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The U.S. dollar traded higher against the most major currencies after the U.S. final gross domestic product (GDP). The U.S. GDP rose at an annual rate of 4.6% in the second quarter, in line with expectations, after a 2.1% decline in the first quarter. A previous reading was a 4.2% gain.
The final Reuters/Michigan consumer sentiment index remained unchanged at 84.6 in September, missing expectations for a rise to 85.1.
The greenback remained supported on speculation the Fed will start to hike its interest rates sooner than expected. The Dallas Federal Reserve President Richard Fisher said yesterday that the Fed may start hiking its interest rates around the spring of 2015.
The euro traded lower against the U.S. dollar after the weaker-than-expected economic data from Germany. The Gfk consumer confidence index for Germany fell to 8.3 in October from 8.6 in September. Analysts had expected the index to decline to 8.5.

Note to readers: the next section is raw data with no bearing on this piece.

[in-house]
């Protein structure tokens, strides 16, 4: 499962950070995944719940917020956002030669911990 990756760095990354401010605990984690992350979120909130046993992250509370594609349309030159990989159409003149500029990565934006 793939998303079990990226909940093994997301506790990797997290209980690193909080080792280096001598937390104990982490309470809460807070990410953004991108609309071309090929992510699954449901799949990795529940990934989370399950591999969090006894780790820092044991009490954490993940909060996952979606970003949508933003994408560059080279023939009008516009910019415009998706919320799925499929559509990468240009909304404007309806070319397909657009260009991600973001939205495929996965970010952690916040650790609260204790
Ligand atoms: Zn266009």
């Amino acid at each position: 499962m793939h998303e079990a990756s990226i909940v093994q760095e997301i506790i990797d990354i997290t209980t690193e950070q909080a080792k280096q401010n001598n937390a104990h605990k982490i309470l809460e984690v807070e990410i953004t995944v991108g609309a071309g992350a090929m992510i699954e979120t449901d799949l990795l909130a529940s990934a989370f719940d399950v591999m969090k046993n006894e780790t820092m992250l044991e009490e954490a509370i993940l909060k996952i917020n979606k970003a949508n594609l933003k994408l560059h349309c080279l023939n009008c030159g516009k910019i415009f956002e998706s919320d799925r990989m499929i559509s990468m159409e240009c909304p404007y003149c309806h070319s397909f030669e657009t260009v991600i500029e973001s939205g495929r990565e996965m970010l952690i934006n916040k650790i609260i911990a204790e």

The British pound dropped against the U.S. dollar in the absence of any major economic reports from the U.K.
The New Zealand dollar traded lower against the U.S. dollar in the absence of any major economic reports from New Zealand.
Yesterday's comments by the Reserve Bank of New Zealand Governor Graeme Wheeler still weighed on the kiwi. He said the strength of the New Zealand dollar was "unjustified and unsustainable".
The Australian dollar traded slightly lower against the U.S. dollar in the absence of any major economic reports from Australia.
The Japanese yen traded lower against the U.S. dollar. Japan's nationwide core consumer price index increased 3.1% in August, missing expectations for a 3.2% rise, after a 3.3% gain in July.
Japan's nationwide consumer price index rose 3.3% in August, after a 3.4% increase in July.
Comments by Japan's Welfare Minister Yasuhisa Shiozaki also weighed on the yen. He said reforms for Government Pension Investment Fund (GPIF) would continue as planned.
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